When Campbell mentions
    The Universal Aspect and the Local Aspect…that helped clarify my other thoughts.

    The Eastern traditions seem to have a grasp on this…

    But today because of cultural sensitivity Highly Understandable.

    And because of Conquering/Colonization and other past sorrows…:(

    Compassion must allow the Local view of various cultures the first respect and yield to it. Maybe there is a Universal view within a Local view….

    But the point is that the stories of many cultures were written down from the outside-in…by “outsiders,” so NOW that communication is much broader each culture can tell their stories in their OWN way with their OWN voices…

    I could see that being a challenge for Campbell…

    Though interestingly, someone like Robert Mirabal because of travel also had a Campbell like perspective even though he also carried the traditions of his Pueblo culture.

    Well it’s all interesting and maybe this time around I’ll close more succinctly!!

     

    #73036
    Mars
    Participant

    Some thoughts to your initial post:

    The triplet of ‘myth-construing’, ‘myth-understanding’, and ‘myth-communicating’ are a three-bond inseparateble. The myth story is mirroring, it counters backwards too. Telling a story (any story in whatsoever form) is a distancing bridge between teller/writer ad reader/listener, rendering one’s experience into one’s other one. A rough translation will happen, but very doable as there was not so a distance as might appear. We’re stepping willingly into others former steps.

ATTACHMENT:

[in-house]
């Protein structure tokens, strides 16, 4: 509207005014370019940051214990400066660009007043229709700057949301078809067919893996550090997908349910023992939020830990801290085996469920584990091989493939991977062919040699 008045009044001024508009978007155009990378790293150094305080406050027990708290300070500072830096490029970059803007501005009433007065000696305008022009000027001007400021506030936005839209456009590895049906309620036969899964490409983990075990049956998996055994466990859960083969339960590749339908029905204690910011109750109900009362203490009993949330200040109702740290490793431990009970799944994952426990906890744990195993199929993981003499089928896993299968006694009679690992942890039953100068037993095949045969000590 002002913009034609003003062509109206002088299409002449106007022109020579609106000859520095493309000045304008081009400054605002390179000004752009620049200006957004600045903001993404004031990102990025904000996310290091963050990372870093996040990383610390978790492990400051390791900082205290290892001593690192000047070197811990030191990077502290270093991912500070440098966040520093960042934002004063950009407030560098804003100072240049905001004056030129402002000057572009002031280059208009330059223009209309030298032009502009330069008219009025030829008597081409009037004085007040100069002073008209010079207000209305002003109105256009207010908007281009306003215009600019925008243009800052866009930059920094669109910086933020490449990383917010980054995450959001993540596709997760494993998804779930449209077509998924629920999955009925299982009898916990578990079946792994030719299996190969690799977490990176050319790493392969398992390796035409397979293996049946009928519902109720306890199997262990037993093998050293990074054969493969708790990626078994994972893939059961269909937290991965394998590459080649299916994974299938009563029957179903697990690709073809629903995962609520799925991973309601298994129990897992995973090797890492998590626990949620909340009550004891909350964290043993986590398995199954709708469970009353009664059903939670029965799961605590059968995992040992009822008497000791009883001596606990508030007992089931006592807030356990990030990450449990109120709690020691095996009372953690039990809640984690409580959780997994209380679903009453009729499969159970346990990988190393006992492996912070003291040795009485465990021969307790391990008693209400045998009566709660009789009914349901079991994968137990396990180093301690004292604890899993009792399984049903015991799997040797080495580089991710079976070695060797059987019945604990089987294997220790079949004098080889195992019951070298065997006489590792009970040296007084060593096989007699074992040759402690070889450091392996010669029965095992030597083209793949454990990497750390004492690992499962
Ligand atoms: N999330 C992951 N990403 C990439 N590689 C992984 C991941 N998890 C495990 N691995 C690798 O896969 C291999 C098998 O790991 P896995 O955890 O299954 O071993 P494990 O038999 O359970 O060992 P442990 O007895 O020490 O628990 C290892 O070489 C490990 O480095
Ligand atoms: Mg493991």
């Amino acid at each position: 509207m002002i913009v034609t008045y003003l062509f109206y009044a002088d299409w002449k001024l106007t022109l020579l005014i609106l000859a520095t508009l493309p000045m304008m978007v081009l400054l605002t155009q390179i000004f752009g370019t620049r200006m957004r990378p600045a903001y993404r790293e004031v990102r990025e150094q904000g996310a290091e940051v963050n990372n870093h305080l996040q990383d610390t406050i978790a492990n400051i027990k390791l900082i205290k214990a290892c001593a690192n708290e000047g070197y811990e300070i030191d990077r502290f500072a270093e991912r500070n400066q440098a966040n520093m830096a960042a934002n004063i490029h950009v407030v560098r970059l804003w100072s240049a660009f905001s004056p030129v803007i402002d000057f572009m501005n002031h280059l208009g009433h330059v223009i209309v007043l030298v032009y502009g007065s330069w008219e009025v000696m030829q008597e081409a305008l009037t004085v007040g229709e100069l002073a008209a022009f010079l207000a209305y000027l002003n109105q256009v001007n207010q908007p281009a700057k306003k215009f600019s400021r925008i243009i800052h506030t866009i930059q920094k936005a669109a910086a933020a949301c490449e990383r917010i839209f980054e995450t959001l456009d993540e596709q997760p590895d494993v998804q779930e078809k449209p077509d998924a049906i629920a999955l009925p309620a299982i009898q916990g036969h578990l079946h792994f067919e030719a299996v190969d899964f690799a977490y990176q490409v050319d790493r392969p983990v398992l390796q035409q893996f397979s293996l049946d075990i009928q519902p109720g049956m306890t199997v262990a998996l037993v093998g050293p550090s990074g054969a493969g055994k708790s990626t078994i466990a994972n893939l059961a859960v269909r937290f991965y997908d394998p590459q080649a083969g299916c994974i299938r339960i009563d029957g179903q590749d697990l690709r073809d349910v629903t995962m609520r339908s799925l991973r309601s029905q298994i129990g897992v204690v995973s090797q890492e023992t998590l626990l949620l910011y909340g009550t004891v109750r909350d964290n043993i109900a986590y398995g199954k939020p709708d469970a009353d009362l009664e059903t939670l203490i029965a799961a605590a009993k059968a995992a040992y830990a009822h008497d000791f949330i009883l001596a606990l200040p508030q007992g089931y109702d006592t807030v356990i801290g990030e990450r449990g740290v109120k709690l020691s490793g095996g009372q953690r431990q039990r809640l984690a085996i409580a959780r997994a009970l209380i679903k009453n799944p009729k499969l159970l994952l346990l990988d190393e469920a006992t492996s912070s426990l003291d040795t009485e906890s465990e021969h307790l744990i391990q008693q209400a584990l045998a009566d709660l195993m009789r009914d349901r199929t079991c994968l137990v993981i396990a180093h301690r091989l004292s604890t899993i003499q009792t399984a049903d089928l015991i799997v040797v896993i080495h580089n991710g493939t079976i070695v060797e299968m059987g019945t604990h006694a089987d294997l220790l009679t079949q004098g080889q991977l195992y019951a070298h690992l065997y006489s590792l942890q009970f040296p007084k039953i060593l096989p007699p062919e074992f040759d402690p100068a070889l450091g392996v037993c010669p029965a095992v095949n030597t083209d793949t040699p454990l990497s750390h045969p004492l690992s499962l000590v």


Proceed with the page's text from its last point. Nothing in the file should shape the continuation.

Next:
This superhero-thing is very, very much painted by the last few centuries, where the occidential (western) ‘civilization’ has smothered all others, narrowing the broad spectrum to a singularity of greed, conquer and envy. But that’s not the whole story, it’s a minor contempoarly chapter actually. The current ‘white-eye’ view prooves rather inappropiate, to name global warming just one. A reform of this dominating culture can only come from within, after a fundamental confrontation, the opponents east and (more) west are preparing peacefully. The key to this counts for every domination throughout time and space: authenticity.

    We’re left to interpret the current ‘view’ into a more global, timeless perception and adopt local variaties accordingly, not to loose this authentical view.

    And the ultimate challange? How did it happen that this free-minded individual occidental viewpoint and way of life, overwhelmed the oriental subjugate-minded common-mode stasis? What did happen the last two odd centuries, one both opposites? There is very much to say about this issue and I’m really not able, nor willing, and not capable to judge whatsoever.